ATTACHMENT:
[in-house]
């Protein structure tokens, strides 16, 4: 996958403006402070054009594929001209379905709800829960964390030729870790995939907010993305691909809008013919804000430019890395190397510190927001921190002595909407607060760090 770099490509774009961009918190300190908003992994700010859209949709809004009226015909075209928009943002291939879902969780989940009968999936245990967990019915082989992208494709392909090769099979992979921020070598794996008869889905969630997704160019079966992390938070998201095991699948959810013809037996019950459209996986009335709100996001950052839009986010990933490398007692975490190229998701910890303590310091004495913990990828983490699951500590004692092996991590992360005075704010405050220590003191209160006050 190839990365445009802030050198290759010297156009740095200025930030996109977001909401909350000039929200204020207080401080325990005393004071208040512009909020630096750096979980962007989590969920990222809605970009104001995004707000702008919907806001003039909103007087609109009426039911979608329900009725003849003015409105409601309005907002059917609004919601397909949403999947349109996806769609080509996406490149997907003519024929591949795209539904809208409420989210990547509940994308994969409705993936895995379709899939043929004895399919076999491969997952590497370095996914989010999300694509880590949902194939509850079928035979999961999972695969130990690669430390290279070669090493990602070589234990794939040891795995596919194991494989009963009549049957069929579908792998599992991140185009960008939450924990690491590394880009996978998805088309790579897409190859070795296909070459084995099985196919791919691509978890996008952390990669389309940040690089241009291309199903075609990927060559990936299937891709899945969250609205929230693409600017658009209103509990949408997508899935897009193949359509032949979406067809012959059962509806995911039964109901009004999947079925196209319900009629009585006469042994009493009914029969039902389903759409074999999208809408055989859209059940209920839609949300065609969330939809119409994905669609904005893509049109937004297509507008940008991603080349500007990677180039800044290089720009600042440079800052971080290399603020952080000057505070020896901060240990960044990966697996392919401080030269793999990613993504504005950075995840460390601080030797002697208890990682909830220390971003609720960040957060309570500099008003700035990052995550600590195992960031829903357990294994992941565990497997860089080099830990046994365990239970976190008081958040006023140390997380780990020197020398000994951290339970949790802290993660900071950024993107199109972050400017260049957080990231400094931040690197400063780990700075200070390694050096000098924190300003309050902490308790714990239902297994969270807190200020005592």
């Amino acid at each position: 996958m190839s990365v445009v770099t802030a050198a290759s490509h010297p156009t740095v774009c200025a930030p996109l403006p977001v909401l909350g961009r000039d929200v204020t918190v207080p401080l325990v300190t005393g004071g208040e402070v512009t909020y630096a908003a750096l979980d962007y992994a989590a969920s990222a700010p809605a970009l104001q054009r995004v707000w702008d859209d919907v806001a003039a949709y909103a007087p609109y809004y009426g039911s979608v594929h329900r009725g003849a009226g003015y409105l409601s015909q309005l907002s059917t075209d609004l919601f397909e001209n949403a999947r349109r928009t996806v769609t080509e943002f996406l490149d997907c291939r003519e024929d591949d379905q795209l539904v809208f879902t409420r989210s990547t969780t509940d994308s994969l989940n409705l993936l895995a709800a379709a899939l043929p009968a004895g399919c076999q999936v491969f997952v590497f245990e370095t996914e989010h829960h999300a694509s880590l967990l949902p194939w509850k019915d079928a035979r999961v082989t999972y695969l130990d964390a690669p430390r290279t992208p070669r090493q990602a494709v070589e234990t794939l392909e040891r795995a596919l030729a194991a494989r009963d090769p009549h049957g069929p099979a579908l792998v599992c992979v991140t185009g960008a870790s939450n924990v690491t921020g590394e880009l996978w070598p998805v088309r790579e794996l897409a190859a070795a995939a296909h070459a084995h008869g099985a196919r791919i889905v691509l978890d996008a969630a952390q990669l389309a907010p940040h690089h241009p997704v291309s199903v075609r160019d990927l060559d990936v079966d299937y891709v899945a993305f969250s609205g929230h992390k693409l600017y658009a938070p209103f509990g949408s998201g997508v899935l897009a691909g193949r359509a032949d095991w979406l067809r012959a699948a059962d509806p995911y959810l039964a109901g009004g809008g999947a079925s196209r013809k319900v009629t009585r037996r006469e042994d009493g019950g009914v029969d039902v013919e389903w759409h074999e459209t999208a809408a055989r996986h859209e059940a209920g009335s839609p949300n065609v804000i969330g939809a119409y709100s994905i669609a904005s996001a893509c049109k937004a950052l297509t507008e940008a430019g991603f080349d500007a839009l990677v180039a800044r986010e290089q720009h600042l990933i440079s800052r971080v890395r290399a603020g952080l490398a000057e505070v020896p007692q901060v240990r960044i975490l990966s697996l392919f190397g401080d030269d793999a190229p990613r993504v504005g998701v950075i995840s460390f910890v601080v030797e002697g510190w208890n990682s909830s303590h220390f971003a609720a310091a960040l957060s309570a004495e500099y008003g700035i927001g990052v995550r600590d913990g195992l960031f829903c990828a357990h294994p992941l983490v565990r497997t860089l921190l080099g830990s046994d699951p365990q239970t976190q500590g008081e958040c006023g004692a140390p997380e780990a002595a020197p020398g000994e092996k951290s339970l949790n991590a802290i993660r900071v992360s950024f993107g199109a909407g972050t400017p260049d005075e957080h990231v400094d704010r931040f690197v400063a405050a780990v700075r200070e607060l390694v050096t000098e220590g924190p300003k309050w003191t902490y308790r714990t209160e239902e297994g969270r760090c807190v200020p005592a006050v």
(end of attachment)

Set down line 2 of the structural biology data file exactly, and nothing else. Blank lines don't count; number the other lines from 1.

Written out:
């Protein structure tokens, strides 16, 4: 996958403006402070054009594929001209379905709800829960964390030729870790995939907010993305691909809008013919804000430019890395190397510190927001921190002595909407607060760090 770099490509774009961009918190300190908003992994700010859209949709809004009226015909075209928009943002291939879902969780989940009968999936245990967990019915082989992208494709392909090769099979992979921020070598794996008869889905969630997704160019079966992390938070998201095991699948959810013809037996019950459209996986009335709100996001950052839009986010990933490398007692975490190229998701910890303590310091004495913990990828983490699951500590004692092996991590992360005075704010405050220590003191209160006050 190839990365445009802030050198290759010297156009740095200025930030996109977001909401909350000039929200204020207080401080325990005393004071208040512009909020630096750096979980962007989590969920990222809605970009104001995004707000702008919907806001003039909103007087609109009426039911979608329900009725003849003015409105409601309005907002059917609004919601397909949403999947349109996806769609080509996406490149997907003519024929591949795209539904809208409420989210990547509940994308994969409705993936895995379709899939043929004895399919076999491969997952590497370095996914989010999300694509880590949902194939509850079928035979999961999972695969130990690669430390290279070669090493990602070589234990794939040891795995596919194991494989009963009549049957069929579908792998599992991140185009960008939450924990690491590394880009996978998805088309790579897409190859070795296909070459084995099985196919791919691509978890996008952390990669389309940040690089241009291309199903075609990927060559990936299937891709899945969250609205929230693409600017658009209103509990949408997508899935897009193949359509032949979406067809012959059962509806995911039964109901009004999947079925196209319900009629009585006469042994009493009914029969039902389903759409074999999208809408055989859209059940209920839609949300065609969330939809119409994905669609904005893509049109937004297509507008940008991603080349500007990677180039800044290089720009600042440079800052971080290399603020952080000057505070020896901060240990960044990966697996392919401080030269793999990613993504504005950075995840460390601080030797002697208890990682909830220390971003609720960040957060309570500099008003700035990052995550600590195992960031829903357990294994992941565990497997860089080099830990046994365990239970976190008081958040006023140390997380780990020197020398000994951290339970949790802290993660900071950024993107199109972050400017260049957080990231400094931040690197400063780990700075200070390694050096000098924190300003309050902490308790714990239902297994969270807190200020005592």